Epidemiology Reports

Epidemiology Reports

ISSN 2054-9911
Original Research

Elevated body fat is a risk factor for venous thromboembolism and thrombotic complications

Aránzazu García-Raso* and Pilar Llamas Sillero

*Correspondence: Aránzazu García-Raso argarciar@fjd.es

Author Affiliations

Division of Hemostasis and Thrombosis, Department of Hematology, University Hospital Fundación Jiménez Díaz, Avenida de los Catholic Kings, nº2, 28040, Madrid, Spain.


Objective: The aim of the study is to analyze the relationship between body composition and BMI with venous thromboembolism (VTE) and major complications: recurrence and post-thrombotic syndrome.

Patients and methods: We performed a case-control study of a group of patients with VTE (n=138) and a control group (n=127) with no history of thrombosis. BMI was calculated using the formula: BMI=weight (kg)/height2 (m). The body composition of each subject was obtained by bioelectrical impedance analysis using the TBF 300a analyzer.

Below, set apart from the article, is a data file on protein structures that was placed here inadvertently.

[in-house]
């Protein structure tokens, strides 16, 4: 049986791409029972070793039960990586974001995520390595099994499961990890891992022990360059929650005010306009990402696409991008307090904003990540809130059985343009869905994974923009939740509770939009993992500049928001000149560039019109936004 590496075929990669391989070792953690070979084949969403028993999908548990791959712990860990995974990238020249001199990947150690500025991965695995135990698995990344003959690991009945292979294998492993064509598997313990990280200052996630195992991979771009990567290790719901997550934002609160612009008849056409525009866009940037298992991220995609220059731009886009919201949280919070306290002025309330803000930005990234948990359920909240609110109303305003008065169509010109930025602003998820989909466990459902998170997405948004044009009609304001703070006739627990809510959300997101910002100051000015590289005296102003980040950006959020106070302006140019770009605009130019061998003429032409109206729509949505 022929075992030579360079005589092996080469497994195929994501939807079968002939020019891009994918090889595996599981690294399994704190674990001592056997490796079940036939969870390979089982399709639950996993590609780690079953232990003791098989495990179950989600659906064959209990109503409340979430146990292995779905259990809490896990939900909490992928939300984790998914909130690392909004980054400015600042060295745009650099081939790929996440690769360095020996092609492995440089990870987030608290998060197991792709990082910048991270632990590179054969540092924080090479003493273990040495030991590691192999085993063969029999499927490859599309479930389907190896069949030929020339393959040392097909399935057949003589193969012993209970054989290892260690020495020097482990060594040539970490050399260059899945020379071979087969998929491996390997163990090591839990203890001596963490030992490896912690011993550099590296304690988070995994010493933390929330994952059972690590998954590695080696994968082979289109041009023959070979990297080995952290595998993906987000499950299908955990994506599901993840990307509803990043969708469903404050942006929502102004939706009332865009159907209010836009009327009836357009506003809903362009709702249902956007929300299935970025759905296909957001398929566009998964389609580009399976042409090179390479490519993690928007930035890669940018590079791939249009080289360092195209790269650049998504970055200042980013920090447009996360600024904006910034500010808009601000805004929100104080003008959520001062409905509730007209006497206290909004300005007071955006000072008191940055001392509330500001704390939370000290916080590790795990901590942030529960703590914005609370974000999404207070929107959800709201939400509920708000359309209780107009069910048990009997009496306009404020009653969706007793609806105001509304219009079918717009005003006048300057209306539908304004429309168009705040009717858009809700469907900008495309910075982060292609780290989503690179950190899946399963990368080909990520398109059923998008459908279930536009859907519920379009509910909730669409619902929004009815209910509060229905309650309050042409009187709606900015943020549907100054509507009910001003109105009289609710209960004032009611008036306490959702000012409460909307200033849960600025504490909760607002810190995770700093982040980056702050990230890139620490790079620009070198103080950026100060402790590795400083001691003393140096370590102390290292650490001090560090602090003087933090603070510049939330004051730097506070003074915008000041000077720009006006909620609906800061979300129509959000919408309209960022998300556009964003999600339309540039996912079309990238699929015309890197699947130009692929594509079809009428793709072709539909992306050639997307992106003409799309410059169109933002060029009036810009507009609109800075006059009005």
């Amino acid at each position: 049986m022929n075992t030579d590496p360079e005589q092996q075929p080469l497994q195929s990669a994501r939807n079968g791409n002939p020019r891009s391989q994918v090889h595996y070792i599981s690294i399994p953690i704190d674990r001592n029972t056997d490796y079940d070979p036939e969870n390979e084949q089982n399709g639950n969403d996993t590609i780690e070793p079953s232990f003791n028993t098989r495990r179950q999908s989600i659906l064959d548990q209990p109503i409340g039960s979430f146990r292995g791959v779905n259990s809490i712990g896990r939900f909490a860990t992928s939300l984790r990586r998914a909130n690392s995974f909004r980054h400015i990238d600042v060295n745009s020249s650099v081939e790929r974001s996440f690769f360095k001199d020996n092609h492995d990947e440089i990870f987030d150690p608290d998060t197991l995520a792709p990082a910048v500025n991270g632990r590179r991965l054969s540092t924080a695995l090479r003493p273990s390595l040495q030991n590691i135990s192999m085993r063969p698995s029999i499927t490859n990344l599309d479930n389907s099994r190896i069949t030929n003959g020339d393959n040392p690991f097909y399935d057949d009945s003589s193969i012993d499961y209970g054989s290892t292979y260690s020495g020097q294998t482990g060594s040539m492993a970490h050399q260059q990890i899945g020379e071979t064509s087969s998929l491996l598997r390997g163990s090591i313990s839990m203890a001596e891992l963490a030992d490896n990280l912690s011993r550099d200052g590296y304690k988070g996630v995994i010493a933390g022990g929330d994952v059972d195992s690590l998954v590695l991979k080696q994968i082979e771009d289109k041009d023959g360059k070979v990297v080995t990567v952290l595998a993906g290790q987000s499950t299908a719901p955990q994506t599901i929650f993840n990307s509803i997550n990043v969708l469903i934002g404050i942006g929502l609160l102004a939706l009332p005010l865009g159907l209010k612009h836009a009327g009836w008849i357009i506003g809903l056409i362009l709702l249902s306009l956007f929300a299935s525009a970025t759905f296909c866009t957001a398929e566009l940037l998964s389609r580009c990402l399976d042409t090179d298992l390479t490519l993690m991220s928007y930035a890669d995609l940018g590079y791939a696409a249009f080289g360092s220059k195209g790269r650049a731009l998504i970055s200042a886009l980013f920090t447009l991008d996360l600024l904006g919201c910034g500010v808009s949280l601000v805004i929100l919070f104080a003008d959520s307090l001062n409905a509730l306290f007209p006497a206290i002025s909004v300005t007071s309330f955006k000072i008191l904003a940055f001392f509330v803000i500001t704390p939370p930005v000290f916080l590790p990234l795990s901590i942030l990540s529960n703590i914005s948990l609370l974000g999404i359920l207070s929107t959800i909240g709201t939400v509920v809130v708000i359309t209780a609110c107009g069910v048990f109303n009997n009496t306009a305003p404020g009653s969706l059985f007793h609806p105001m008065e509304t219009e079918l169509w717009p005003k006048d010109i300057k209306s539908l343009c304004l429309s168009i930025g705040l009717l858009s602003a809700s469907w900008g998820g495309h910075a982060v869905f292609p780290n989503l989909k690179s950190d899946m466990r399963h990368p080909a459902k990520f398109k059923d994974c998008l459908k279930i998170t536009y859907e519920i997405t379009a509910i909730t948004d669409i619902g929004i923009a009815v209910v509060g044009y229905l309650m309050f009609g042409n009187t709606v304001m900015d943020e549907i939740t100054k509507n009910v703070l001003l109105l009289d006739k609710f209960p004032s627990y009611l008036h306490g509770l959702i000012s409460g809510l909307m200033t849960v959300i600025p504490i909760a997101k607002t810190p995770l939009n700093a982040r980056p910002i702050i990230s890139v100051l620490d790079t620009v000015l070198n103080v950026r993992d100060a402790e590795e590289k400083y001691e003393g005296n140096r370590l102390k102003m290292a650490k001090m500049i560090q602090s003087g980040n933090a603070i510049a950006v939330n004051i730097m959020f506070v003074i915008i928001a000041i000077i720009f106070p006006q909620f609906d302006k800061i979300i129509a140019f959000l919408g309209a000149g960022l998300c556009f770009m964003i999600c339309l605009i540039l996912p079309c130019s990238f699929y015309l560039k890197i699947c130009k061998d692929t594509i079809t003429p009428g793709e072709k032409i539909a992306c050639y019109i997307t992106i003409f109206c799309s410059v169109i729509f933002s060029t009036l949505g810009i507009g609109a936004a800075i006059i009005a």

Results: Compared to subjects with BMI<25, patients with BMI>30kg/m2 had more than a five-fold increased risk of developing a thrombotic event (OR: 5.47; 95% CI: 2.56-12.22) and patients with BMI between 25-30 kg/m2, had a threefold increased risk (OR: 2.95; 95% CI: 1.58-5.68). Patients with high body fat% had more than twice the risk of having a thrombotic event (OR: 2.72; 95% CI: 1.54-4.91). Higher body fat% was associated with an increased thrombotic risk in women (OR: 9.48; 95% CI: 4.16-23.82) but not in men (OR: 0.52; 95% CI: 0.20-1.31).

Conclusion: Our results suggest that patients with elevated percentage of body fat are in a higher risk of develop a venous thrombotic event.

Keywords: Venous thromboembolism, obesity, BMI, body composition, recurrence, post-thrombotic syndrome

ISSN 2054-9911
Volume 2
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